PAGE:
Just a few quick thoughts before I get back to bar studies:
- Justice Kagan’s first opinion is in the first case she heard on the Supreme Court. True to tradition, it’s a dog of a case.
- Justice Scalia is the lone dissent, breaking from the tradition of unanimity for a new justice’s first opinion. Last year, Justice Thomas concurred in part in Justice Sotomayor’s first opinion. Does two years away from the tradition mean it’s no longer a tradition?
- Kagan wasted no time getting into a footnote scuffle with Scalia over the textual relevance of consulting the IRS’s “Collection Financial Standards”:
- Kagan, fn7 – “Because the dissent appears to misunderstand our use of the Collection Financial Standards, and because it may be important for future cases to be clear on this point, we emphasize again that the statute does not “incorporat[e]” or otherwise “impor[t]” the IRS’s guidance. Post, at 1, 4 (opinion of SCALIA, J.). The dissent questions what possible basis except incorporation could justify our consulting the IRS’s view, post, at 4, n., but we think that basis obvious: The IRS creates the National and Local Standards referenced in the statute, revises them as it deems necessary, and uses them every day. The agency might,therefore, have something insightful and persuasive (albeit not controlling) to say about them.
- Scalia, fn* – “The Court protests that I misunderstand its use of the Collection Financial Standards. Its opinion does not, it says, find them to beincorporated by the Bankruptcy Code; they simply “reinforc[e] our conclusion that . . . a debtor seeking to claim this deduction must makesome loan or lease payments.” Ante, at 10. True enough, the opinionsays that the Bankruptcy Code “does not incorporate the IRS’s guidelines,” but it immediately continues that “courts may consult this material in interpreting the National and Local Standards” so long as itis not “at odds with the statutory language.” Ibid. In the presentcontext, the real-world difference between finding the guidelines incorporated and finding it appropriate to consult them escapes me, since I can imagine no basis for consulting them unless Congress meant them to be consulted, which would mean they are incorporated. And without incorporation, they are at odds with the statutory language, which otherwise contains no hint that eligibility for a Car Ownership deduction requires anything other than ownership of a car.”
- Does citing midcentury UK law count as a dreaded citation to foreign law? Scalia: “The canon against superfluity is not a canon against verbosity.When a thought could have been expressed more concisely, one does not always have to cast about for someadditional meaning to the word or phrase that could havebeen dispensed with. This has always been understood. A House of Lords opinion holds, for example, that in the phrase “ ‘in addition to and not in derogation of ’ ” the last part adds nothing but emphasis. Davies v. Powell Duffryn Associated Collieries, Ltd.,  A. C. 601, 607.”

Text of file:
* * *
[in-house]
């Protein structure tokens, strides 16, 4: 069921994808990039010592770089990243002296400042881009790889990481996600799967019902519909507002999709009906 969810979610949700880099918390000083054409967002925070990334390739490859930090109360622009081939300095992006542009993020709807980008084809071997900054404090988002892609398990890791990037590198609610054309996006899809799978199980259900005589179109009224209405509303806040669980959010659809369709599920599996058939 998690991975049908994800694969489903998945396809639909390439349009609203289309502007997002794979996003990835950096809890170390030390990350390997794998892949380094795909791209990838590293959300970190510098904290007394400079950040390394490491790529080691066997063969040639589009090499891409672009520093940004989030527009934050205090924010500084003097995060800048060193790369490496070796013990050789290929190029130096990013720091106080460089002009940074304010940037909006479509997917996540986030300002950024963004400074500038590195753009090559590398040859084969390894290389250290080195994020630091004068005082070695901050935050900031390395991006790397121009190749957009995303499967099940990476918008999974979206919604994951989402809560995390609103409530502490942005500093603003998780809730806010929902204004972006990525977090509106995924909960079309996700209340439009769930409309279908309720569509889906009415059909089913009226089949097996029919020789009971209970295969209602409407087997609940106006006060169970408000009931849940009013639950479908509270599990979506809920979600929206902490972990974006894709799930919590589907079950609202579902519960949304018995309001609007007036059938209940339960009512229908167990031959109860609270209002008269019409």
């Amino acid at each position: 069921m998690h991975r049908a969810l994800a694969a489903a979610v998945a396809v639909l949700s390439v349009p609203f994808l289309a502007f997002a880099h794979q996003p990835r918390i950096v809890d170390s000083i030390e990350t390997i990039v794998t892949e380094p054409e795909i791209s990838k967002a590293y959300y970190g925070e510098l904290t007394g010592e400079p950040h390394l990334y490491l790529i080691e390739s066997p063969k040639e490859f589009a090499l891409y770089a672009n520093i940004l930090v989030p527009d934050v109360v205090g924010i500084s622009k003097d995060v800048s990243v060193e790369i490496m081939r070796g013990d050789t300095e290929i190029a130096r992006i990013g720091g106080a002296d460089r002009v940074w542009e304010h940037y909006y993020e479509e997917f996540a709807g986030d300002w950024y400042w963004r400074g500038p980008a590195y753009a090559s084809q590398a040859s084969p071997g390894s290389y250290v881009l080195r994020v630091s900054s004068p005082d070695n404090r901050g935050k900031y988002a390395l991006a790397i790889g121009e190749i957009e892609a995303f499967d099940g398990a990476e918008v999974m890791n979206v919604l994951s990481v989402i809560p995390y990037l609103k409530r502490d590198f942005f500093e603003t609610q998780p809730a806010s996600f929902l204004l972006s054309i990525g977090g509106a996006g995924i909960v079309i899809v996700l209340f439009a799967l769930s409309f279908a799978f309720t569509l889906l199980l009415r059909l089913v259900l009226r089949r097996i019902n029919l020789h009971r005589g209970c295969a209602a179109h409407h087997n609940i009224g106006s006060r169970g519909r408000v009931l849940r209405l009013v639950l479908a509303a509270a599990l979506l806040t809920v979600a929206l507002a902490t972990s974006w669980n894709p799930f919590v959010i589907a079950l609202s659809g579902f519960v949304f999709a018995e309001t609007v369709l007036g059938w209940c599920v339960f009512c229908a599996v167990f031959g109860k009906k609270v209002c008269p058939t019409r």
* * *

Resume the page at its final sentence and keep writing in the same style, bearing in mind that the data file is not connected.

Back to the barstuffs.
Today Justice Kennedy extended his Eighth Amendment legacy as the author of the majority opinion in Graham v. Florida. The Court invalidated sentences of life without parole for juveniles convicted of non-homicide crimes. His opinion was joined by Justices Stevens, Ginsburg, Breyer, and Sotomayor.
Justice Roberts added his vote to the majority’s judgment that Graham’s sentence should be overturned, but refused to follow the majority’s broad determination that all sentences like Graham’s facially violate the Eighth Amendment’s ban on cruel and unusual punishment.
Justice Thomas, in a dissent joined by Justices Scalia and partially by Alito, wrote that the Court has rejected “the judgments of…legislatures, judges, and juries regarding what the Court describes as the ‘moral’ question of whether this sentence can ever be ‘proportionat[e]’ when applied to the category of offenders at issue here.”
In addition, Thomas struck at the return of Justice Kennedy’s famous citations to foreign law at the close of the majority opinion. Unwilling to dignify such references with a rebuttal in the body of the dissent, Thomas “confine[d] to a footnote the Court’s discussion of foreign laws and sentencing practices because past opinions explain at length why such factors are irrelevant to the meaning of our Constitution or the Court’s discernment of any longstanding tradition in this Nation.”
Justice Alito, writing for himself, added a short dissent noting that courts could still sentence juveniles to very long sentences without parole, as long as the sentences were not for life.
In two-paragraph concurring opinion, retiring Justice Stevens, joined by Justices Ginsburg and Sotomayor, attacked Justice Thomas’s dissent as too “rigid” an interpretation of the “evolving standards of decency” doctrine that has guided the Court’s Eighth Amendment jurisprudence since 1910. Stevens wrote:
Society changes. Knowledge accumulates. We learn, sometimes, from our mistakes. Punishments that did not seem cruel and unusual at one time may, in the light of reason and experience, be found cruel and unusual at a later time; unless we are to abandon the moral commit- ment embodied in the Eighth Amendment, proportionality review must never become effectively obsolete.
While JUSTICE THOMAS would apparently not rule out a death sentence for a $50 theft by a 7-year-old, the Court wisely rejects his static approach to the law. Standards of decency have evolved since 1980. They will never stop doing so.